In the beginning, I started out producing what I would have described as intensely psychological prose, creating entirely interior worlds, interior dilemmas, interior struggles... It seemed almost writerly. A chapter would involve one person, walking in a park, thinking. Or perhaps only sitting on a park bench. Perhaps this was because the thoughts came to me that way, and I didn't quite have the wit to dress it up more. This, I might call the Insight stage. Irony, hey.
I grew past it, in time. I started having two or even three people in a scene, even interacting sometimes. This, finally, was proper writing. They began to talk to each other, sometimes at length. They were (sort of) demonstrating things, through dialogue at least. No longer did the author clumsily illuminate via his eighteenth century narrator. Sometimes the characters even misunderstood each other, or talked across each other. Or were unreliable in their knowledge. I felt advanced.
But a different kind of pattern emerged. Each chapter, it was politely pointed out to me, is just people talking. Yet again. They were right, naturally. What was actually happening? I counted ten chapters in a single novel that each consisted in some part of two people talking at a checkout (mostly in coffee shops, but also, through a burst of wild imagination, in a supermarket).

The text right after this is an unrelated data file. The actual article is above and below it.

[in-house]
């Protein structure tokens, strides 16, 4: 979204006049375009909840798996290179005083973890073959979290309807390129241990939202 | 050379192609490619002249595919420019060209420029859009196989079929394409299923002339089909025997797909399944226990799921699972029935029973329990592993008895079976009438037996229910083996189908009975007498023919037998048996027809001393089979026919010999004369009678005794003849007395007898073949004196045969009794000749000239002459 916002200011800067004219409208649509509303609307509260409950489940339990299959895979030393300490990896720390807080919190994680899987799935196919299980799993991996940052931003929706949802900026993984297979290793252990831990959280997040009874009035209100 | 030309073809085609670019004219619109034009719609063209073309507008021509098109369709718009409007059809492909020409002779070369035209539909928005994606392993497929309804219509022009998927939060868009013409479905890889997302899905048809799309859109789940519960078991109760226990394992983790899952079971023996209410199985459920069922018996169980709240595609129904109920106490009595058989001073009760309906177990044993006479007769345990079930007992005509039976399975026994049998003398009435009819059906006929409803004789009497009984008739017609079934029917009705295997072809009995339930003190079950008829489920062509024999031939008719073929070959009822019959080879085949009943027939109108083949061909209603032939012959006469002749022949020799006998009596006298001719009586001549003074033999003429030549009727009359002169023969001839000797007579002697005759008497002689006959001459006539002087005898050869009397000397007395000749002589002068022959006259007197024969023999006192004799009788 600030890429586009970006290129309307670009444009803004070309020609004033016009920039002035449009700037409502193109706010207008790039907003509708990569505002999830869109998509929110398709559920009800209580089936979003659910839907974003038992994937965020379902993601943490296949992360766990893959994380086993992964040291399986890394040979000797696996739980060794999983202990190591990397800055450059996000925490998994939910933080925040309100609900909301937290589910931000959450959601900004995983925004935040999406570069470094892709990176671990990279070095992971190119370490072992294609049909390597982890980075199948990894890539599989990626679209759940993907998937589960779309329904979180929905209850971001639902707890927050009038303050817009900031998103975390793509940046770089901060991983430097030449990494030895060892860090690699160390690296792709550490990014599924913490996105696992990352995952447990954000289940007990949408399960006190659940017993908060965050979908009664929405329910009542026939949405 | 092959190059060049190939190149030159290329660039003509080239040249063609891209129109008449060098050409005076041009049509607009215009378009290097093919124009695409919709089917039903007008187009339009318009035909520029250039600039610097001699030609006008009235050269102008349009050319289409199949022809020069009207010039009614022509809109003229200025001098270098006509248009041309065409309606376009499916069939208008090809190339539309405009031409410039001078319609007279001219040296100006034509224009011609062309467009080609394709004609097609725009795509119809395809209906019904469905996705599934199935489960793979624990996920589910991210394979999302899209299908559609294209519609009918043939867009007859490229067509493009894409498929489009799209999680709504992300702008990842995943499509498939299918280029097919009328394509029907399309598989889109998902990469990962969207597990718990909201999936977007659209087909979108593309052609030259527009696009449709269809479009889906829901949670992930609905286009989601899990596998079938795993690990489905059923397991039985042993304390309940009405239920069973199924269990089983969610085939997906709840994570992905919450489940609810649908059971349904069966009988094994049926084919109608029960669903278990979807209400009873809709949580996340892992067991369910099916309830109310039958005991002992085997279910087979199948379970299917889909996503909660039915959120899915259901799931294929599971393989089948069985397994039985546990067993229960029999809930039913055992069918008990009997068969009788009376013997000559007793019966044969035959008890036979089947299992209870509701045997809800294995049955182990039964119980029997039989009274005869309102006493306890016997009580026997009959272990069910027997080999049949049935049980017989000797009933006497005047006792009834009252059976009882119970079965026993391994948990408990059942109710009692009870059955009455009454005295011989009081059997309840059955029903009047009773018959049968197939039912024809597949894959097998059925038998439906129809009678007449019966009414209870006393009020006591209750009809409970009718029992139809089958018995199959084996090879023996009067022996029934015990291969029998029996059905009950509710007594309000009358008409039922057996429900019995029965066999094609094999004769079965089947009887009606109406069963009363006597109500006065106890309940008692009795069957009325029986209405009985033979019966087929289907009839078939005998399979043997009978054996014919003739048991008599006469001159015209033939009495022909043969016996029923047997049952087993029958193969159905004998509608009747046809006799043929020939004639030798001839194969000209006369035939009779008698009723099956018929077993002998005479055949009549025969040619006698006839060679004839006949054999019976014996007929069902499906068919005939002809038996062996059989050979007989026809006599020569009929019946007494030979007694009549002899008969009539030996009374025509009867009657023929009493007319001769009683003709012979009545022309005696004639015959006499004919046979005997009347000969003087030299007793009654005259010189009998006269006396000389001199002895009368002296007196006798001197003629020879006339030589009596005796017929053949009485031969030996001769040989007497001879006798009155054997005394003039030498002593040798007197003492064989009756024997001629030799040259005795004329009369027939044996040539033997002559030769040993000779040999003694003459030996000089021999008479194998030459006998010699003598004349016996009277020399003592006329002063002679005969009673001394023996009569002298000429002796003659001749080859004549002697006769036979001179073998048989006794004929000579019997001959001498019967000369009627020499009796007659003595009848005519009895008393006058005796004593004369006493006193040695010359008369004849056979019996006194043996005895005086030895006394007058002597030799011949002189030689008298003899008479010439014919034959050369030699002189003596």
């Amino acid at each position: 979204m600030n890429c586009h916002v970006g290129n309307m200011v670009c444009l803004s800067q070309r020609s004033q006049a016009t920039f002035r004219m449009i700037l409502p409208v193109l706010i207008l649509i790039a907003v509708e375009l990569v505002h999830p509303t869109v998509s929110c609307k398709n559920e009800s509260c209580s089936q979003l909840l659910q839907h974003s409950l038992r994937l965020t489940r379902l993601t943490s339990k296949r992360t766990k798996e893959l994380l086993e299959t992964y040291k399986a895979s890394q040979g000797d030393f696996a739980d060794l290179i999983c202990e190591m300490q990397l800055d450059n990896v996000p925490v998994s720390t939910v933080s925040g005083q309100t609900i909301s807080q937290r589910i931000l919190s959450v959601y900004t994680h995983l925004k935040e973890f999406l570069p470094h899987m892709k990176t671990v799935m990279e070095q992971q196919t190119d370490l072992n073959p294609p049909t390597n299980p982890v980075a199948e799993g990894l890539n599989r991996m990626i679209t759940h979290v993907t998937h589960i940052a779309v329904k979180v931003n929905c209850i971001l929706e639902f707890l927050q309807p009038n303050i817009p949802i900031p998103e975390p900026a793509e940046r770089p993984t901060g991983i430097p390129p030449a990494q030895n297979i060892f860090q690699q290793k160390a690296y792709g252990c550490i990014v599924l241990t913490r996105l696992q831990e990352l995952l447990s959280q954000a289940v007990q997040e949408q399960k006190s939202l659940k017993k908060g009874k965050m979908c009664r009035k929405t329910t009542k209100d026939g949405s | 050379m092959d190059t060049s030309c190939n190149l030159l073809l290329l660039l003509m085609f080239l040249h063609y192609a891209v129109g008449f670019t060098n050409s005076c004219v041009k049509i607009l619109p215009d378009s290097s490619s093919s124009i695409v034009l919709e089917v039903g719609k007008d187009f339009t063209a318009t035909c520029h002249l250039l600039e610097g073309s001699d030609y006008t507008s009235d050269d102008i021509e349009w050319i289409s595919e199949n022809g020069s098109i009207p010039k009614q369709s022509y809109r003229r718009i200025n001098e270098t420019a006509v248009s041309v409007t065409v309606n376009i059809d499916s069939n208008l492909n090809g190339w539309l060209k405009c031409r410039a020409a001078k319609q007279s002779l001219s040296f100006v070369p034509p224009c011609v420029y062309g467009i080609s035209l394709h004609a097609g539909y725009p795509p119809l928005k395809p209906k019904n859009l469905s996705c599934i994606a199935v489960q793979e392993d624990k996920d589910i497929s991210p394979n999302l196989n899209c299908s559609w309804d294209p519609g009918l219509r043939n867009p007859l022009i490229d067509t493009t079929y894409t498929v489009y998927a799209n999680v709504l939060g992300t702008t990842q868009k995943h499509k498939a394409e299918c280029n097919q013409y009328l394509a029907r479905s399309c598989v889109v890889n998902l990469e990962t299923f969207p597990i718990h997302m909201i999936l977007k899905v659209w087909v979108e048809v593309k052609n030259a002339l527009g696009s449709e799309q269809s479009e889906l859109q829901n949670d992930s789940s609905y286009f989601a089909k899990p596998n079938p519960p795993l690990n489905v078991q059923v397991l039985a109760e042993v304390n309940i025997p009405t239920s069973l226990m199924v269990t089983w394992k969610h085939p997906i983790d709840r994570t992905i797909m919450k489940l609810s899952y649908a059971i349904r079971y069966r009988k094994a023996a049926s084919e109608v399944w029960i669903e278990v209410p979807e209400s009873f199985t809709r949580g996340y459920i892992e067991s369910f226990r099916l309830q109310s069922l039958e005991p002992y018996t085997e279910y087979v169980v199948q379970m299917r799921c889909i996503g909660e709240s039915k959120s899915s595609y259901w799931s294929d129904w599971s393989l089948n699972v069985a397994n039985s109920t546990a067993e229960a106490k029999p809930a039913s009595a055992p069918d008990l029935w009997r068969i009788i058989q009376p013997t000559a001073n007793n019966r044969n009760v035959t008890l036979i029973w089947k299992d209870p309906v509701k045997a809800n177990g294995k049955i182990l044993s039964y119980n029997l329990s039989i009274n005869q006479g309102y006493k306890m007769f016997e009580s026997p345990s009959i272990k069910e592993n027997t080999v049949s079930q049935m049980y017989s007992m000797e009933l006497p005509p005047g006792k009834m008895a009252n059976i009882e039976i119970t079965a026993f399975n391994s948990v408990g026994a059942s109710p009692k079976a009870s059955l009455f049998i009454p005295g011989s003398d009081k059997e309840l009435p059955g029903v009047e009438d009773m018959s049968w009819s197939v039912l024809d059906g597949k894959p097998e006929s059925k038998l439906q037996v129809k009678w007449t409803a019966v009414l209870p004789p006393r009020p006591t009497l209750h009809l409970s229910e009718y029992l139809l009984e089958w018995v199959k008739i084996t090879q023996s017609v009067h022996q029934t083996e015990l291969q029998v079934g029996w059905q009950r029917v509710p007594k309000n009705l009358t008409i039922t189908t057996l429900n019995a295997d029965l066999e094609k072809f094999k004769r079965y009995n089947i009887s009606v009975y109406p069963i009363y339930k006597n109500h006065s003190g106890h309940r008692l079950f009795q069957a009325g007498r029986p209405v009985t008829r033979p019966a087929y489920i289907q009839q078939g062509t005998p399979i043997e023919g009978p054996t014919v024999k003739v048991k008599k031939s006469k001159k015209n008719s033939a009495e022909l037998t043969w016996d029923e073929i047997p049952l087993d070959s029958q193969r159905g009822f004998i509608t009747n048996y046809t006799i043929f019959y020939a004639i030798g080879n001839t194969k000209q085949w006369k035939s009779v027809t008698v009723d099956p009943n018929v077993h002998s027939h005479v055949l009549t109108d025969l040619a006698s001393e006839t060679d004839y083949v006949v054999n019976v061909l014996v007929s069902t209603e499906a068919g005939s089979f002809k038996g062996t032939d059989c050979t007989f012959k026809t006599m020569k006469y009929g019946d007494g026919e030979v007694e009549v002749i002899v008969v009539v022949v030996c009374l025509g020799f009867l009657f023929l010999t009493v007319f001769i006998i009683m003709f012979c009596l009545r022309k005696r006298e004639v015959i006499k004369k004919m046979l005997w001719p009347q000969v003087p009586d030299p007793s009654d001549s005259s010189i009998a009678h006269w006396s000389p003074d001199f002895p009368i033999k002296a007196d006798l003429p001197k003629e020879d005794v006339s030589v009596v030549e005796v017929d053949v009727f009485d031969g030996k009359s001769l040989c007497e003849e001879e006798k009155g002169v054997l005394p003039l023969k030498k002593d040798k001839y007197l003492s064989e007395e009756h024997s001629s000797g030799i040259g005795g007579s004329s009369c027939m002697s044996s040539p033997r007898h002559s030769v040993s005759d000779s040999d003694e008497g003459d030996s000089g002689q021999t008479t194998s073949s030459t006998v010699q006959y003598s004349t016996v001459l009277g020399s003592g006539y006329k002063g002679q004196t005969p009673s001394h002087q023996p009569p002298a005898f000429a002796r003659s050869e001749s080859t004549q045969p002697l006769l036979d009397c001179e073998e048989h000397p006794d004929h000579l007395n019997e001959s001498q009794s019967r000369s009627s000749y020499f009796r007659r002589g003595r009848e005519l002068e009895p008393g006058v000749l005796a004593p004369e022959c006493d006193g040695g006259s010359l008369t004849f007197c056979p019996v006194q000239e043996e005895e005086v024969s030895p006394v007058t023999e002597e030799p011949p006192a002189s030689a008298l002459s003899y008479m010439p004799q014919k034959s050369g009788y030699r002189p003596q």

Conversation isn't action, of course. Only action is action. Which is not to say a building blows up in every chapter, but at last I am deleting entire chapters that had seemed integral only months ago, and expressing a good thing once instead of a dozen times. It's the same thought that has football managers screaming at their daft winger to stop turning the defender and just bloody cross the ball.
I wonder what the next stage is?
Everything Will Not Be Better Tomorrow -
2 days ago